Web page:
A few weeks back I asked what Obama could really do to fix education in this country. While people have high hopes, the federal government has quite limited power when it comes to education. But I wanted to put this idea to the test by thinking through a few reforms that might be implemented at the federal level and what outcomes might result.
If you believe half the buzz you hear in the blogosphere and in the press, national standards will be in place by the end of Obama's time in Washington. Precisely what the point of national standards would be without a national test I am not sure -- so I would have to assume that a national test would follow soon after. Assuming both are implemented, it would open the way for more accurate accountability testing. I think it is fair to assume that accountability based on more meaningful tests would also be more meaningful. Standards make it more likely that teachers will teach a certain topic, but I think policymakers often think they are of greater import to teachers than they actually are. More coherent standards and better tests would influence schools, but would not completely remake them. Besides, without expanding testing, the majority of teachers would continue to teach untested subjects.
Encourage Merit Pay
The federal government could do this in a number of ways, the easiest of which would be to expand the size and scope of the Teacher Incentive Fund. As of yet, we have little to no evidence that merit pay positively impacts teaching practices or student achievement (or that we can accurately measure teacher performance for that matter). But the results of the first randomized field trial should start trickling out over the next year, so this could change. For the sake of argument, let us assume that merit pay results in teachers working harder and students scoring higher. How much can the federal government afford to spend on bonuses? I have to believe that offering substantial bonuses to all of the top teachers in the country would cost at least $10 billion per year. Given that salaries are largely determined at the local level, it is easy to see this might place downward pressure on wages from local education agencies -- the union asks for a raise of $5,000 and the superintendent offers $3,000 and points out that good teachers can make another $10,000 in merit pay. So it remains possible that merit pay could significantly affect education, but I cannot envision it totally reshaping the system with any sort of feasible implementation -- particularly given that the majority of teachers teach untested subjects and we continue to rely largely on test scores for many of the largest experiments with merit pay.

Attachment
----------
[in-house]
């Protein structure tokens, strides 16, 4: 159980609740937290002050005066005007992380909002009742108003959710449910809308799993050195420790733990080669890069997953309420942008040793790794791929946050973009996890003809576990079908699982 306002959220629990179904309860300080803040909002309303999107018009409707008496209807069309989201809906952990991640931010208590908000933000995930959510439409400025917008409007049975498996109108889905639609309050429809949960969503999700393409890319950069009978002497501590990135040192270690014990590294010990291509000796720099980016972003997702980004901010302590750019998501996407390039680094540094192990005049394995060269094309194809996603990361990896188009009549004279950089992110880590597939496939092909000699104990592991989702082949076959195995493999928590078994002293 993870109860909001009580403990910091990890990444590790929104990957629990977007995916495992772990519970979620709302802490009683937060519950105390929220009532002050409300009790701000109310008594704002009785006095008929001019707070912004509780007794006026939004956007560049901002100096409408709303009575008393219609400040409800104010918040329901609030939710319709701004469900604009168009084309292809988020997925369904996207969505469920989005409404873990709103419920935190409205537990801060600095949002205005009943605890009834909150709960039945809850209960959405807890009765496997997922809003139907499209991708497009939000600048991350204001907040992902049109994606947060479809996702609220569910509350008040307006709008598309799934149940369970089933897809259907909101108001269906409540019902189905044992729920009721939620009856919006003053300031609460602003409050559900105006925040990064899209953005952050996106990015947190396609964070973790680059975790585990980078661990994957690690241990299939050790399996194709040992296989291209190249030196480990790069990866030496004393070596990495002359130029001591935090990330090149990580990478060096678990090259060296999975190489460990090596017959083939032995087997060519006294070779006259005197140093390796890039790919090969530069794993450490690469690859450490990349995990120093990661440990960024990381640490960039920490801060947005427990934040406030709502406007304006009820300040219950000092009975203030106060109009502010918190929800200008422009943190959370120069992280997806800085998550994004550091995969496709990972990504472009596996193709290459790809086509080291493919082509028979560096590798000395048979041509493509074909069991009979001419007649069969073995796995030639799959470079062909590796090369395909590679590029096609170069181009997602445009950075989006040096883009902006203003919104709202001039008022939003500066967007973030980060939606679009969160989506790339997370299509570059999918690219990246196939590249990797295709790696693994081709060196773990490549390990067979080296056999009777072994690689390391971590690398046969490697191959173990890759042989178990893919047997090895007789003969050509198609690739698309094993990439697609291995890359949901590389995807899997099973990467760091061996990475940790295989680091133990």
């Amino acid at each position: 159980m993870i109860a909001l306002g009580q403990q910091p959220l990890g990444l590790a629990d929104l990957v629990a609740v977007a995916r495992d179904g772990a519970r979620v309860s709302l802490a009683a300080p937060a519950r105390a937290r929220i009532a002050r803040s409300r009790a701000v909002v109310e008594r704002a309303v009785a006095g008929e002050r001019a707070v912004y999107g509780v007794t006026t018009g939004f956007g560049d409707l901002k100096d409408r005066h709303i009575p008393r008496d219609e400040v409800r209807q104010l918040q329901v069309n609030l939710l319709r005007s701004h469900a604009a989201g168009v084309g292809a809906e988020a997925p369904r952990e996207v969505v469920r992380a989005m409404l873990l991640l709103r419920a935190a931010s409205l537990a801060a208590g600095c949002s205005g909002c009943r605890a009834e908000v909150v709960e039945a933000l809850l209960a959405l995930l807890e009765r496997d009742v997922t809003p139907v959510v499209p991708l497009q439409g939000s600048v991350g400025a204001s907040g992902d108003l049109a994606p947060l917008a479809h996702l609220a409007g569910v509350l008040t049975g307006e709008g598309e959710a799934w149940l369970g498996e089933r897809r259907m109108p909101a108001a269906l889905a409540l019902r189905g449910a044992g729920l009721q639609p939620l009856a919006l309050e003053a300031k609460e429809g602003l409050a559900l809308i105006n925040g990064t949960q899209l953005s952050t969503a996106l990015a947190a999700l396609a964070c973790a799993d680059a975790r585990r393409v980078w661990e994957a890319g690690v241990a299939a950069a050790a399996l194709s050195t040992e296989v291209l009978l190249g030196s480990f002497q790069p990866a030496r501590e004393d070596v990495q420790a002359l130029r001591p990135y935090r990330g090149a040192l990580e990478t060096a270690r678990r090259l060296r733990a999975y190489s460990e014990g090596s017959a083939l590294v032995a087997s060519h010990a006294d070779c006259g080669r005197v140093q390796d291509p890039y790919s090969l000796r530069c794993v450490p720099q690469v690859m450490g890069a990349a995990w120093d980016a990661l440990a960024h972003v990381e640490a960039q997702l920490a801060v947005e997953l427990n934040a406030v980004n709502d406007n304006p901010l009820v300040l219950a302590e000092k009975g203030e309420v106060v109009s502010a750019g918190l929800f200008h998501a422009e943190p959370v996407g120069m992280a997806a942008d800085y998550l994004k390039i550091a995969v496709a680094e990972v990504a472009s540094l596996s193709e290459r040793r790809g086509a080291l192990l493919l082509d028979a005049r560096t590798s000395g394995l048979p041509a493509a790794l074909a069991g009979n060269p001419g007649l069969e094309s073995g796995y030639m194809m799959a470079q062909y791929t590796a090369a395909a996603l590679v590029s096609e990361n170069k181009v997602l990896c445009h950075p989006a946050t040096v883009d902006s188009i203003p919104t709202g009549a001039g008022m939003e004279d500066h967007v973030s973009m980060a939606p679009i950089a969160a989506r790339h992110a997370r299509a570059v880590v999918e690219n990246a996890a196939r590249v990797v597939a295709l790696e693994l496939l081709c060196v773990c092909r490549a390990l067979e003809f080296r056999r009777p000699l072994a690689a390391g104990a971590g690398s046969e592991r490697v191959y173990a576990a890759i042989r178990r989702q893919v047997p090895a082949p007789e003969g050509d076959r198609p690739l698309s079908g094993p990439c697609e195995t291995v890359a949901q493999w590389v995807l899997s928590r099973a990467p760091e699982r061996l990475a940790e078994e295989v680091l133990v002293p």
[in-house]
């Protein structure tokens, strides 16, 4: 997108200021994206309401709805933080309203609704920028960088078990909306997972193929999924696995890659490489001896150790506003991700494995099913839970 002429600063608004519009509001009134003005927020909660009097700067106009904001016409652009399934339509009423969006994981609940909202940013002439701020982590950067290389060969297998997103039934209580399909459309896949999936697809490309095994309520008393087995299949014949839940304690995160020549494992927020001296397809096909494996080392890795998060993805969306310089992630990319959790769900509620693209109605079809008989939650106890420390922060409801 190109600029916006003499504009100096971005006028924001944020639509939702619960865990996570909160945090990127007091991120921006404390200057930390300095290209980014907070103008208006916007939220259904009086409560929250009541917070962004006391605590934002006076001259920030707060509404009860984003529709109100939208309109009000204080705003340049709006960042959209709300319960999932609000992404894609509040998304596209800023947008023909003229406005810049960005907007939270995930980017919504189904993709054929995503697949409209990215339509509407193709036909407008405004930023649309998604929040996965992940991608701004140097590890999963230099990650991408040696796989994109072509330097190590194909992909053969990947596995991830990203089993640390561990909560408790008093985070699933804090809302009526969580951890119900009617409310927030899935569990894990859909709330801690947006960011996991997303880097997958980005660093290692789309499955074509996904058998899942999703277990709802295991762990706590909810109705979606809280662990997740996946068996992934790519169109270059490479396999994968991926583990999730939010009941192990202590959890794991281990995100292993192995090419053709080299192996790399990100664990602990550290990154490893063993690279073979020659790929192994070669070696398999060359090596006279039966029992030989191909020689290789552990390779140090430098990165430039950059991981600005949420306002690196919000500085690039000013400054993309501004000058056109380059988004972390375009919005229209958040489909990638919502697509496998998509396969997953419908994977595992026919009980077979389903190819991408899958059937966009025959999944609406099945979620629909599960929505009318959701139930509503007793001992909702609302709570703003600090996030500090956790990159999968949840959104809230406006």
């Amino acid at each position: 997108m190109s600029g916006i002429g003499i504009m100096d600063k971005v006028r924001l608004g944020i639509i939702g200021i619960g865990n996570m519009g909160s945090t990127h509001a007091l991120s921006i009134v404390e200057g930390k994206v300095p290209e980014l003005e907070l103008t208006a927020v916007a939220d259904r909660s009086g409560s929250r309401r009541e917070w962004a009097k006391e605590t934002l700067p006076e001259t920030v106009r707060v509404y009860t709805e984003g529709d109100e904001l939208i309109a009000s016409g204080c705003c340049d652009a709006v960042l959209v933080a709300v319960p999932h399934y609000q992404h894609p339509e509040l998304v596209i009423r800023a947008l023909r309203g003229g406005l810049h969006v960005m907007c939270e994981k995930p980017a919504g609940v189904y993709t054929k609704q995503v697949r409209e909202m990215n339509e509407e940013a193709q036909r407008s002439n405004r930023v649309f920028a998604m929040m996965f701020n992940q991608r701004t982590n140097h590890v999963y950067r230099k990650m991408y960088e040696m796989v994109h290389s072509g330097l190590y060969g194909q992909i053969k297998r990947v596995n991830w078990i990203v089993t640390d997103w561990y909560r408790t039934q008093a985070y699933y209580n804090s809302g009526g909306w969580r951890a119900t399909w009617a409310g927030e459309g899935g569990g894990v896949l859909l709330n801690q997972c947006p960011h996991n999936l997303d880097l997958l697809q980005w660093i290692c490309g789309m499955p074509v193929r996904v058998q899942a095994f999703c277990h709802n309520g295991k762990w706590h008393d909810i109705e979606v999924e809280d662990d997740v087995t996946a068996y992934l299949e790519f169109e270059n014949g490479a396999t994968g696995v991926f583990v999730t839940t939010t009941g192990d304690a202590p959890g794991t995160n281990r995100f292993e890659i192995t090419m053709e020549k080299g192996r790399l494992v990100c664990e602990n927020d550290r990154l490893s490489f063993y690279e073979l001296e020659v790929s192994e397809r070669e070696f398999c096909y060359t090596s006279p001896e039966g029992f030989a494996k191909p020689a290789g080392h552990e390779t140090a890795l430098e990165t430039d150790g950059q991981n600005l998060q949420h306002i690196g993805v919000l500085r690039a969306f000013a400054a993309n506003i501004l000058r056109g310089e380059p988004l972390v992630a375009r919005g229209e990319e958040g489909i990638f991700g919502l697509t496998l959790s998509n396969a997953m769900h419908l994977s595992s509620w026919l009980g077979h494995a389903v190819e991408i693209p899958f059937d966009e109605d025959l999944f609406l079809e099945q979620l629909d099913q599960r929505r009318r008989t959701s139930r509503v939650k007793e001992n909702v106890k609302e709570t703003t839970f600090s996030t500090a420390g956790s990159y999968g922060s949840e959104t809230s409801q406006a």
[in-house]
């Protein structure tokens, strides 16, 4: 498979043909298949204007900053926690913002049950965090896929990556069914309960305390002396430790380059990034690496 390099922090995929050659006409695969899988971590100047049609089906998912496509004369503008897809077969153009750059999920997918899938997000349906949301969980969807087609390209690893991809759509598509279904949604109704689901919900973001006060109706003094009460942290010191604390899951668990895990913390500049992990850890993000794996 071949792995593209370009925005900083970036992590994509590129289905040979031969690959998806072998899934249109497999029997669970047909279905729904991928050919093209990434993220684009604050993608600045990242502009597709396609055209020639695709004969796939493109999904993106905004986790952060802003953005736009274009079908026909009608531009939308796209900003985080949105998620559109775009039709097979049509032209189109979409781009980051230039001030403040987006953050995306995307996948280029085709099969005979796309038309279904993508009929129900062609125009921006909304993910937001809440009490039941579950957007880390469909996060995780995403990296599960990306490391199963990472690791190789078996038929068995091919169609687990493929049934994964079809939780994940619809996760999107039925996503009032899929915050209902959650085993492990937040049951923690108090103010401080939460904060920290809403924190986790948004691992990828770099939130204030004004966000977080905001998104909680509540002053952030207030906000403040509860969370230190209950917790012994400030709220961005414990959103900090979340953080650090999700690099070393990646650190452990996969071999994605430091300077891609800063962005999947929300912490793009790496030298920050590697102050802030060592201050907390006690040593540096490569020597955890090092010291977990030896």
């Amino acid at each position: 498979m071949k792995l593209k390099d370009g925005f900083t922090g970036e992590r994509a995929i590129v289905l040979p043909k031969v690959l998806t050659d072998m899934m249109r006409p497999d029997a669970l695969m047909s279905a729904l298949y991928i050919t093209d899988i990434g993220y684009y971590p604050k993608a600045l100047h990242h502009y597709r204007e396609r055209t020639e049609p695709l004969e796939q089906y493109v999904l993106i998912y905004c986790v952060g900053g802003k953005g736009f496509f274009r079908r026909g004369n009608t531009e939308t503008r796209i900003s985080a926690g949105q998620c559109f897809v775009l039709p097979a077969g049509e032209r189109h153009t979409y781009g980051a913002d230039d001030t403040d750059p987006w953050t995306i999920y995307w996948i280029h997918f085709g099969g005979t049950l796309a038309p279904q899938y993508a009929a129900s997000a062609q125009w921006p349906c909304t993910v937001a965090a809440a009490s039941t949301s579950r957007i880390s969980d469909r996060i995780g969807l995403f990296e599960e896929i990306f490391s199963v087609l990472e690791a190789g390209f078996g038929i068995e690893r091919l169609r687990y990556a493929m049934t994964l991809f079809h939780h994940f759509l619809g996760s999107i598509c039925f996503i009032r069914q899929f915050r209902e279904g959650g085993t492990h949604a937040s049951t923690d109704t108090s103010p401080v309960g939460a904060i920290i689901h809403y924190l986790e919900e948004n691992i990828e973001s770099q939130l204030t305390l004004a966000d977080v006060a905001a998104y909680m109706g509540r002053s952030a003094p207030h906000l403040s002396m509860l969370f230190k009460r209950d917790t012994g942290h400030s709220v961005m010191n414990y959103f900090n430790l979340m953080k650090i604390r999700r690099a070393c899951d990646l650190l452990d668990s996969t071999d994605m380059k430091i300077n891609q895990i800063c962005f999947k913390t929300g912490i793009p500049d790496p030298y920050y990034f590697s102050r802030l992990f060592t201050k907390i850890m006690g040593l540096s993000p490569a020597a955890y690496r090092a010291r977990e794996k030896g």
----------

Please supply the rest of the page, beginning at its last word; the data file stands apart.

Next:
Increase Title I Funding
This is intentionally vague. Title I monies are directed to many different projects -- from buying computers to paying companies to tutor students after school -- that a change in Title I funding is unlikely to yield earth-shattering results. Beyond stimulus monies designed to shore up troubled programs, it is hard to envision an increase in funds without a specific and targeted focus.
I have heard a number of other ideas bantered around as well, including but not limited to:
-lengthening the school day
-lengthening the school year
-reducing class sizes
-increasing the number of charter schools
-increasing teacher pay
But accomplishing any of these goals is complicated because they involve superceding local rules and regulations. And none are simple to accomplish. Duncan cannot simply mandate more charter schools and watch them magically appear, for example -- he has to pull on the right policy levers.
I could list off a thousand things that Obama or Duncan might do, but any policy the federal government puts in place will affect student learning indirectly. Changing the way a teacher teaches is incredibly difficult to do from that far away, and so is changing the amount that a child learns. As a result, any changes made at the federal level are likely to result in only minimal changes. In a best case scenario a number of policies would yield a number of small changes that would accrue over time . . . resulting in significant improvement a decade or so later.